A Georgian Bay Haibun by Ingrid Exner- Poem 6

The water gently and rhythmically lapped against the sides of the canoe as the bow cut through the blue water. The canoe rocked gently almost lulling us to sleep. Everywhere you looked, it was a panorama of natural beauty. Blue Spruce and white pine rose high on rocky cliffs of Canadian Shield and juniper bushes decorated the shoreline rock. I leaned back into my seat and tried to extend my legs in front of me. This canoe/kayak combination of a wooden canoe slid through the water like a dream but the choppy water was making it more difficult to paddle and paddle straight. Since the boat was closer to the water level, it also meant that any slight wave flipped over the bow and splashed the person sitting in the front and, that person just happened to be me. When we did happen to come across a wave or when a boat came close to us, Cam and I tried our best to slow down, stop paddling and ride the wave. This wave surfing was fun and reminded me of riding the roller coasters at local fairs when I was very, very young. We rode a lot of waves on Georgian Bay during our recent visit. And, I have to say that my favourite “wave surfing” came on our return trip from Huckleberry Island. The winds had risen while we were on the island and we left the island heading out into white caps. The beginning of the trip was difficult as more than a few waves splashed into the wooden canoe soaking me and many of the items I had in the front of the canoe. Luckily, I had remembered to bring my plastic poncho which I put over the items in the front of the canoe. So, while I still had to bail out the water that came in from the wave, I had much less water to bail out on the return trip. And, once we started to head back to the island, the waves were behind us, pushing us forward and we safely surfed toward shore in our wooden canoe.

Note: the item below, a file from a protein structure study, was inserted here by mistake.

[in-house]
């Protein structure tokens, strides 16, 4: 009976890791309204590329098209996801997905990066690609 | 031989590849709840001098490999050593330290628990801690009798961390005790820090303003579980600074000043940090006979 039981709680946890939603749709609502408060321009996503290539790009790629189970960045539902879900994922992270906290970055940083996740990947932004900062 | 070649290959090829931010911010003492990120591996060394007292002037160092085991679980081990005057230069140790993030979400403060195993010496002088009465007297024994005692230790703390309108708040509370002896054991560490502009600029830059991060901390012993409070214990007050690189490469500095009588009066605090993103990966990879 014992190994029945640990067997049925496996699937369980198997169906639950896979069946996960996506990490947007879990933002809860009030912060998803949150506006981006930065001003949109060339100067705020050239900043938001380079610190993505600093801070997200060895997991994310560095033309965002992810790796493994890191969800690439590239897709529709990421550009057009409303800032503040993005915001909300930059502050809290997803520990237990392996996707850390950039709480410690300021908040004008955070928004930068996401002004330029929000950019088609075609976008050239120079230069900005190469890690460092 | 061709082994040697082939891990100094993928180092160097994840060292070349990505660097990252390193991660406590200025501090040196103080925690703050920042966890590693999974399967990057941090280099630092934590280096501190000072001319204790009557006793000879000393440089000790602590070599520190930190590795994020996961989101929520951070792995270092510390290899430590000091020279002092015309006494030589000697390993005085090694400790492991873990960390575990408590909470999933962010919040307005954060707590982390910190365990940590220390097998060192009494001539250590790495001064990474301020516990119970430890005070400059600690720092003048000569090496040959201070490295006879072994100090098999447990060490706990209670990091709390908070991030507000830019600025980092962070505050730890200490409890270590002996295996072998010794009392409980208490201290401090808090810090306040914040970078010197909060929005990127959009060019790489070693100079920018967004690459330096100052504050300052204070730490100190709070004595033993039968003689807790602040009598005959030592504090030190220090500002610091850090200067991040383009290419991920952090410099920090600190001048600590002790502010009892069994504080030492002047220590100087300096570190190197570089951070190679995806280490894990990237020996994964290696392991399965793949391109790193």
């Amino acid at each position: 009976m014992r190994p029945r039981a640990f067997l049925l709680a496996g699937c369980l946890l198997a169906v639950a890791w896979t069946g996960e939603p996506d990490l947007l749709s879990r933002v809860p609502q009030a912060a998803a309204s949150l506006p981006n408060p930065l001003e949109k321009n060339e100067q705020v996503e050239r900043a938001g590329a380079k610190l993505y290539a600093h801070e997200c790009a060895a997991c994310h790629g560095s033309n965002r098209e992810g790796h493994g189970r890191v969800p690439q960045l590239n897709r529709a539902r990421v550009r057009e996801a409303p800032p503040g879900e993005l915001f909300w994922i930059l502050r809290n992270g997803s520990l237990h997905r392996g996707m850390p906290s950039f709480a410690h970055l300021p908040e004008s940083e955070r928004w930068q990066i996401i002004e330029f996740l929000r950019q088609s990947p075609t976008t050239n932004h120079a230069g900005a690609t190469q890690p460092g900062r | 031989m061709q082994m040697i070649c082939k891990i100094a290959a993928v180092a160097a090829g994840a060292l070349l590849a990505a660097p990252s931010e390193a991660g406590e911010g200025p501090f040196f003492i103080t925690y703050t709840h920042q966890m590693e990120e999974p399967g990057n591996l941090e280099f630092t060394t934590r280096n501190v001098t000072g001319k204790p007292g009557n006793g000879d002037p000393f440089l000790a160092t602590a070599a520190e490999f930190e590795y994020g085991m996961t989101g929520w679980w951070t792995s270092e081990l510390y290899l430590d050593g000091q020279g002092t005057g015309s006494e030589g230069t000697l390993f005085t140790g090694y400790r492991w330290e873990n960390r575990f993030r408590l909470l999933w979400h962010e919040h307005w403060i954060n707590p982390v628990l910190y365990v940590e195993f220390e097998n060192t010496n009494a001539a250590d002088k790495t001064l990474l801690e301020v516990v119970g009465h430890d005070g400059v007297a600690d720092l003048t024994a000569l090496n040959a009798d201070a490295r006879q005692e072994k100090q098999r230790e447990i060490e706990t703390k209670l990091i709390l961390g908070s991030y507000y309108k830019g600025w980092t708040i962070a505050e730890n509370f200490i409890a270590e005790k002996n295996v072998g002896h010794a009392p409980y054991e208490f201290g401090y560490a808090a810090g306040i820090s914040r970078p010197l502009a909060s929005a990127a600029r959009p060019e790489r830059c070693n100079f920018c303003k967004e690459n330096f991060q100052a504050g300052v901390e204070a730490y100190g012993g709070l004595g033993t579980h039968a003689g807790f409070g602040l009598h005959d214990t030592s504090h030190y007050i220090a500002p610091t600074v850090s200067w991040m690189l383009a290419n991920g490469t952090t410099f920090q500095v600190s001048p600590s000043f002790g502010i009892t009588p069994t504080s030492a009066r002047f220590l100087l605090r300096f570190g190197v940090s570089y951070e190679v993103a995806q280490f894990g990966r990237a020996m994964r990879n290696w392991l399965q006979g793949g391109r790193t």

Waves lapping gently

Laughing waters carried us

Safely to the shore.


Ingrid Exner, 2016.

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